Drunk driving is a serious offense that can have big consequences. Depending on your state, a person is generally considered to be legally intoxicated if they have a blood alcohol content (BAC) of 0.08% or 0.10%.
If you operate a motor vehicle after drinking alcohol or taking drugs that impair your senses, you can get ticketed, arrested and/or charged for driving while intoxicated (DWI) or driving under the influence (DUI). While your first offense is usually considered to be a misdemeanor, you may be charged with a felony if you injured someone, damaged property or if this was not your first drunk driving offense.
If a police officer suspects that you are driving drunk, they have probable cause to pull you over. This can occur if they observe you speeding or swerving on the road or if they observe alcohol and/or drug paraphernalia in your vehicle. After you are pulled over, a police office will likely request to administer some of the following tests to determine your sobriety:
The breathalyzer and field sobriety tests are almost always performed first at the scene. If you fail the tests the officer will have grounds to ticket and arrest you for drunk driving. If you refuse to perform the tests at the scene, a police officer can still arrest you if they suspect you have been drunk driving.
Things like, smell of alcohol on breath or open containers in the car (even if they are empty) can be evidence that the police officer can rely on to arrest you for drunk driving. Taking breath mints or using mouthwash will not hide the existence of alcohol, in fact mouthwash can make it even worse as it often uses alcohol.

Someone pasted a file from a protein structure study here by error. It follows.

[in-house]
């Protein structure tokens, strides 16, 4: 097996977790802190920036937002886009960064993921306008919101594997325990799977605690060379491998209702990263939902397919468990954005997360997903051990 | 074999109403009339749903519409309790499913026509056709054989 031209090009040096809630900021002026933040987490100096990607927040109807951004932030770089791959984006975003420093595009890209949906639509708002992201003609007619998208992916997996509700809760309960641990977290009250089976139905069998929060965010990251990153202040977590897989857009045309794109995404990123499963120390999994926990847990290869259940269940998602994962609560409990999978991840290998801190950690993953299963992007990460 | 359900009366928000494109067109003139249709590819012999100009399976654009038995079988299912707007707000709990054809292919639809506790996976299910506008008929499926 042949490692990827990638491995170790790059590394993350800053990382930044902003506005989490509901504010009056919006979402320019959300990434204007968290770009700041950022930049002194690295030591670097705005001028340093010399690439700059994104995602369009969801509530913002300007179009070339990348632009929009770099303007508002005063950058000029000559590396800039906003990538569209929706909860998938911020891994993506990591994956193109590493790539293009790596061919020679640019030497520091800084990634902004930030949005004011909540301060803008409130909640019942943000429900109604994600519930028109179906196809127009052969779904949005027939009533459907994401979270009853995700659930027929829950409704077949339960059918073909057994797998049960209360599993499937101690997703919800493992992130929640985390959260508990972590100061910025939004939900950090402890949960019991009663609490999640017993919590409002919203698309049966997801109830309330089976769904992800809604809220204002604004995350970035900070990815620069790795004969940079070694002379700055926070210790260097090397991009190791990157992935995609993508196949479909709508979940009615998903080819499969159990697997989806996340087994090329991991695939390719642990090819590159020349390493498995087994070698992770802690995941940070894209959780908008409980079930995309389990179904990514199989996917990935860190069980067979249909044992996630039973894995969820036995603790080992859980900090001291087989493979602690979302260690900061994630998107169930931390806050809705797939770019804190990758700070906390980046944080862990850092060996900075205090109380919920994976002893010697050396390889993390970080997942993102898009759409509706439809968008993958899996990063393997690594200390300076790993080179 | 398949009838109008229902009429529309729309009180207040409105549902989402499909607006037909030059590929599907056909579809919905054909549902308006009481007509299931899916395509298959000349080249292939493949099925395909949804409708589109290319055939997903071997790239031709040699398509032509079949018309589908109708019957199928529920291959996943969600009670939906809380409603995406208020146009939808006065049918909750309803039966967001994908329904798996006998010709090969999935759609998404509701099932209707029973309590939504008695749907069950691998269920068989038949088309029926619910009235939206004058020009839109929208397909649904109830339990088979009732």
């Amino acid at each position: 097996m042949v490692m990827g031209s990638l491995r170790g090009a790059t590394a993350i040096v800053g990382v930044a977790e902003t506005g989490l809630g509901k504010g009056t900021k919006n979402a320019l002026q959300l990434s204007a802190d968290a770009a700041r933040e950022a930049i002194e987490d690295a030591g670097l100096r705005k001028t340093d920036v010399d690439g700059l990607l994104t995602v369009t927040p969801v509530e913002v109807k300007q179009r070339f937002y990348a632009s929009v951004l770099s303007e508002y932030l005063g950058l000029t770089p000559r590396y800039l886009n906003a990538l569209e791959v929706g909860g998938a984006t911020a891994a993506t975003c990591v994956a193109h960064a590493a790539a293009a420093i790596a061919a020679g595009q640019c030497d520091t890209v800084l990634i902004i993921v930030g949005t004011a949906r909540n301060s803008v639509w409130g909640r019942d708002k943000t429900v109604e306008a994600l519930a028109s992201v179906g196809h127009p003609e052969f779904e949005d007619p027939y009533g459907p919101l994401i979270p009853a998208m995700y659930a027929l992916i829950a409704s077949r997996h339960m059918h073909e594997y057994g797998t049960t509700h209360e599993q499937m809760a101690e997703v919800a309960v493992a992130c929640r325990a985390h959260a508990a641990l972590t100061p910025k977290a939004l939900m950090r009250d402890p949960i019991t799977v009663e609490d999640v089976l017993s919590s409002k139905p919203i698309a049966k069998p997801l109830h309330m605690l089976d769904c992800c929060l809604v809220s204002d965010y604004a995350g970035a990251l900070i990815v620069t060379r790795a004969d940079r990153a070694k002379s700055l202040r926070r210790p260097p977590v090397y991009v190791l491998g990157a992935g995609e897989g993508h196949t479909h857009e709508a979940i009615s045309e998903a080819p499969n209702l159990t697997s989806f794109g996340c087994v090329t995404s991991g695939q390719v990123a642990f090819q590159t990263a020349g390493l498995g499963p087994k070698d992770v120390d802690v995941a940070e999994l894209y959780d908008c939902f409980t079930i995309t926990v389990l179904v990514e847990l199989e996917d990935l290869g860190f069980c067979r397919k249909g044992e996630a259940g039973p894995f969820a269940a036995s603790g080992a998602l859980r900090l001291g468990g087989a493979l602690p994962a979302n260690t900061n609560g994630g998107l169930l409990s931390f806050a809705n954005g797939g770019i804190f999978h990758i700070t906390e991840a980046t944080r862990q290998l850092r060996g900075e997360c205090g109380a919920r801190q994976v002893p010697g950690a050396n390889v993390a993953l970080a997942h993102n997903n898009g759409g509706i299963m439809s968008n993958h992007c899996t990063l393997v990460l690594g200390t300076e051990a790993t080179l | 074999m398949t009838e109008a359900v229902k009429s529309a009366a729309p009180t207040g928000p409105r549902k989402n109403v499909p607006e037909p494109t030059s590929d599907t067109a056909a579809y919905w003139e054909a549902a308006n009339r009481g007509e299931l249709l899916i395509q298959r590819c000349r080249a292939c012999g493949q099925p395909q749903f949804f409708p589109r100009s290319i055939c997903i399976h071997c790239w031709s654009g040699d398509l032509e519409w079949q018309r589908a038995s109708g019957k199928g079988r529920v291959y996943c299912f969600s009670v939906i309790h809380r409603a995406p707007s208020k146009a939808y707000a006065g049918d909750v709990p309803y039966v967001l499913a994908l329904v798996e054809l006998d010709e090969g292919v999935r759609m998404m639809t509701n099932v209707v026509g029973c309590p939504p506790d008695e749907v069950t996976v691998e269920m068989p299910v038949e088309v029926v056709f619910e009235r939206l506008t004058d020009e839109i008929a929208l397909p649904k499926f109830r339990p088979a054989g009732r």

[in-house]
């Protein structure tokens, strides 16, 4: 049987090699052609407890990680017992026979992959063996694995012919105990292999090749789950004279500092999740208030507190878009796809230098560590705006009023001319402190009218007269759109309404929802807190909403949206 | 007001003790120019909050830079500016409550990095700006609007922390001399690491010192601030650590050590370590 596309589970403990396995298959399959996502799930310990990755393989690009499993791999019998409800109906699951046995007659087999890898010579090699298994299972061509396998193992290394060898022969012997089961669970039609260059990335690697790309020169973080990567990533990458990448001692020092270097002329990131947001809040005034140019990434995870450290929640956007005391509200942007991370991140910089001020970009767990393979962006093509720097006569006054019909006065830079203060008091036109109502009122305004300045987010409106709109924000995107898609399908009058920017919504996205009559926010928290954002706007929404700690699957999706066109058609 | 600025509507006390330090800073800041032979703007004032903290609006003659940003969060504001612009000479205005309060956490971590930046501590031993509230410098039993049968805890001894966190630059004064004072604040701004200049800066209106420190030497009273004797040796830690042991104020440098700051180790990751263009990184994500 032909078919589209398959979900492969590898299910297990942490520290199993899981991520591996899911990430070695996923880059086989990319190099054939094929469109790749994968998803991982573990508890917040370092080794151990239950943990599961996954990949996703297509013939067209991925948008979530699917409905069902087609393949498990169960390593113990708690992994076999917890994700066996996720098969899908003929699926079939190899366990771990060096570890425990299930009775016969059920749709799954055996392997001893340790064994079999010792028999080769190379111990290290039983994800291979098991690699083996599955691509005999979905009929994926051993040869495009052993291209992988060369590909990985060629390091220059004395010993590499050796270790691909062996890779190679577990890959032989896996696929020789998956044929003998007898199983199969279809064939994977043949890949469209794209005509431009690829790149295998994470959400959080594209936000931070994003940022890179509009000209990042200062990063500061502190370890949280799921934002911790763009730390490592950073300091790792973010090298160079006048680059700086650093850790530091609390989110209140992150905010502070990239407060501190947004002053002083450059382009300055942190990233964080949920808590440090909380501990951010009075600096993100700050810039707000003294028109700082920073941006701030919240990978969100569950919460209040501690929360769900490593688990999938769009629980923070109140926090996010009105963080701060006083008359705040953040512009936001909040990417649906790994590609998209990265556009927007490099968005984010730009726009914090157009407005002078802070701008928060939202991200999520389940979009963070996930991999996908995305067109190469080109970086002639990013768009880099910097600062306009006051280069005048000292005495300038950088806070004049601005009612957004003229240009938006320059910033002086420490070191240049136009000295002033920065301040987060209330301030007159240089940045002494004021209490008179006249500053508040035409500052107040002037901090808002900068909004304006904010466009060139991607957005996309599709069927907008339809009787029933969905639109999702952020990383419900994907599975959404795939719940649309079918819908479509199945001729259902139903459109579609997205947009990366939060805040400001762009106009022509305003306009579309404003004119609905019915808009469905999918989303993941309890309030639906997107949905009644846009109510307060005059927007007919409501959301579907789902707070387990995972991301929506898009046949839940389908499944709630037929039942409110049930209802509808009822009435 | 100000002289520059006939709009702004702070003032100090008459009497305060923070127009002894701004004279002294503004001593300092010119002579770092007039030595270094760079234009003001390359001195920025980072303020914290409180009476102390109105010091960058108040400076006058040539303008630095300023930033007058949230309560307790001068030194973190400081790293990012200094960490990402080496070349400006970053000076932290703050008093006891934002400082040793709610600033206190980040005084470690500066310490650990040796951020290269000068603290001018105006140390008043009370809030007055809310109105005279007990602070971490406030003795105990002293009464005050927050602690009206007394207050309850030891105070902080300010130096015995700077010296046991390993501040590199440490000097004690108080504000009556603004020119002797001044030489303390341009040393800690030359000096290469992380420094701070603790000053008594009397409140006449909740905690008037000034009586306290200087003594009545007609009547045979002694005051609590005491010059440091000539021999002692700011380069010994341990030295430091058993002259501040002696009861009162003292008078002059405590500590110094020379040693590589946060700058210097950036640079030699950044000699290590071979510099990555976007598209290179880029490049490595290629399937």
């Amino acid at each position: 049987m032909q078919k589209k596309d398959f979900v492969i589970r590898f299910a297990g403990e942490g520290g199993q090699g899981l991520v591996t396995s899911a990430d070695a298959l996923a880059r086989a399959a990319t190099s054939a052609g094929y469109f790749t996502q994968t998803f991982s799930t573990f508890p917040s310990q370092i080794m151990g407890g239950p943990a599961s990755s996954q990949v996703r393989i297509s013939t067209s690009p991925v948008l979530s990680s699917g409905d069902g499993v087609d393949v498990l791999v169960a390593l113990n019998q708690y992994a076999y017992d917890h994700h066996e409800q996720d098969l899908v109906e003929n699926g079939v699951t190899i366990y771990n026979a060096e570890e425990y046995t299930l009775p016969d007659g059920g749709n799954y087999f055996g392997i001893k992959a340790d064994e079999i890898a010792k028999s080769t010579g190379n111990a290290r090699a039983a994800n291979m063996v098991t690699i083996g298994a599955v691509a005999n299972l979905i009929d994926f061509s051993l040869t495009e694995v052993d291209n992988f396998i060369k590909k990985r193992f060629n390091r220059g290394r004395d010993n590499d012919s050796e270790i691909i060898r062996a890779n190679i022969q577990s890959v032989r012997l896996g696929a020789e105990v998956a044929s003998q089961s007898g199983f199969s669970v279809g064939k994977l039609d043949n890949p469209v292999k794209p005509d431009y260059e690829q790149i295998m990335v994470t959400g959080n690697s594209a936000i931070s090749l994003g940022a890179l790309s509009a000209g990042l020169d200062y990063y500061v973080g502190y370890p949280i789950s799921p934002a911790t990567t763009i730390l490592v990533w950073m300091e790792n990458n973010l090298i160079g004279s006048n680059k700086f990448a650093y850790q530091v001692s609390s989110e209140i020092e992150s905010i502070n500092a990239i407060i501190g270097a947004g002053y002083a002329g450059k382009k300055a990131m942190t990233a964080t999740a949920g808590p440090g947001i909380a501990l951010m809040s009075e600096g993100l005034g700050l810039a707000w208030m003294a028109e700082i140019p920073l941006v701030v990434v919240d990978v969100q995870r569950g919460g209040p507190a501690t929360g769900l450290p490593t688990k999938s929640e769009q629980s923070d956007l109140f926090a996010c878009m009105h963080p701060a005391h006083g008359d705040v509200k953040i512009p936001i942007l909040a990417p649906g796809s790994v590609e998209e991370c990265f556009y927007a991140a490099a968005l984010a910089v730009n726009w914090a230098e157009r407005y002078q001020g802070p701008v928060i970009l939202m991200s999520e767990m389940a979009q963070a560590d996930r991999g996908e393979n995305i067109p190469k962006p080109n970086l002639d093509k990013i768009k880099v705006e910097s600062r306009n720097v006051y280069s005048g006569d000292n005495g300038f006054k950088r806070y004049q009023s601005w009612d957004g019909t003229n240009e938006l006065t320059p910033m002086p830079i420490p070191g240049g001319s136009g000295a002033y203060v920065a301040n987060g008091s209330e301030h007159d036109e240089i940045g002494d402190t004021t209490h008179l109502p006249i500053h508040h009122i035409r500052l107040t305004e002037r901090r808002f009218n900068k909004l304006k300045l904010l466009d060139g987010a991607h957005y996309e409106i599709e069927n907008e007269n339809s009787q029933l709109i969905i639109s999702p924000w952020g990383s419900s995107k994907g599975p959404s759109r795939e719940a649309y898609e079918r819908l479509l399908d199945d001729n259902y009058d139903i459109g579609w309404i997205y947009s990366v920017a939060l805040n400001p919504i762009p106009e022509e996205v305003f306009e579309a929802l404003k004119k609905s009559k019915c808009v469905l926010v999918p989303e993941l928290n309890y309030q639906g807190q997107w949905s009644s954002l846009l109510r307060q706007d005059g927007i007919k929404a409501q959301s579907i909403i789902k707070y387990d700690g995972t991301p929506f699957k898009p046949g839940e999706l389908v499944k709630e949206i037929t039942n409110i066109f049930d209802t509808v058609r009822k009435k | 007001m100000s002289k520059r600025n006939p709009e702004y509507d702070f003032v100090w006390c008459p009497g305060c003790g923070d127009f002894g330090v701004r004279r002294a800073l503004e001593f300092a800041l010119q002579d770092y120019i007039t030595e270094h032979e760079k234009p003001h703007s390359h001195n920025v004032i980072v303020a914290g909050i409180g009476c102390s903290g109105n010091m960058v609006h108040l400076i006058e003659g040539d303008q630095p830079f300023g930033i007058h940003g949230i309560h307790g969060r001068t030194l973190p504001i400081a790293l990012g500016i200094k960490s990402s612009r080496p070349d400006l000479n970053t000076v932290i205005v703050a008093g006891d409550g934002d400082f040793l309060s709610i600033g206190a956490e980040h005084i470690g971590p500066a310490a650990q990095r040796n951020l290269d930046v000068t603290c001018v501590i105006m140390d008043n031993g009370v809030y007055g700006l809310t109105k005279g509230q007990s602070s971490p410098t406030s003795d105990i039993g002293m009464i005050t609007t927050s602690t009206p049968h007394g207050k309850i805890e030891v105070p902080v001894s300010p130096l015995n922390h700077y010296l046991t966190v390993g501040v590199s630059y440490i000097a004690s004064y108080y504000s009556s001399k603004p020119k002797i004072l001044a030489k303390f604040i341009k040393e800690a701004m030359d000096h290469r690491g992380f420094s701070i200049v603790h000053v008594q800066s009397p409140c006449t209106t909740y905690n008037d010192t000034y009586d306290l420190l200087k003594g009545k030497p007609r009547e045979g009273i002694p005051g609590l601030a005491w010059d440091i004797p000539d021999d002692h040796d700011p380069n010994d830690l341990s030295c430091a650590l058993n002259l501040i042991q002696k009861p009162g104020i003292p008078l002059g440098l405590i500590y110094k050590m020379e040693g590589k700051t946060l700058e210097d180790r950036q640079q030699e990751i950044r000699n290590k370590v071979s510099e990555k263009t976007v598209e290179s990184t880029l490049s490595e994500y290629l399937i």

After you are arrested for drunk driving, you will be assigned a court date. If you are charged with a DWI or DUI you will have to decide whether you want to fight the arrest, take a plea deal or proceed to trial. A criminal defense attorney can assist you with this task. You also may have some defenses available to use, which include the following:
Keep in mind that the basis for a DUI varies from state to state. Some states will arrest individuals who are drunk in a parked car. If the car was parked on the side of the road, a drunk person behind the wheel, with the keys in the ignition, but the car is not on can still be considered a DUI.
The location of the person who is drunk (passenger’s seat or driver’s seat), the location of the keys (in in the ignition, on the floor, in the person’s pocket), where the car is parked (parking lot, driveway, or side of road), and even if the person is asleep or awake. All of these factors can determine if the defendant will be convicted of a DUI or if the charges will be dismissed.
Penalties for drunk driving convictions will vary by state and severity of the crime. Some possible penalties you can face are:
You will almost always face a harsher sentence if other crimes are involved. For example, if someone is seriously injured or dies because you were drunk driving there is a high probability that you will face jail time. Additionally, if you have prior drunk driving offenses on your record you will most likely face larger penalties.
If you work as a professional driver, like for a trucking company, then your employer has a right to know of your DUI conviction. They also retain the right to terminate your position. Remember that a DUI conviction can impact your employment, as well as your personal life.
If you are arrested for drunk driving, your first step should be to contact a criminal defense attorney. An attorney can inform you of to learn your rights, defenses and possible penalties that you may face. An attorney can also help you to get the best possible deal, especially if this is your first offense and no one was seriously injured.
Last Modified: 08-07-2018 11:58 PM PDTLaw Library Disclaimer
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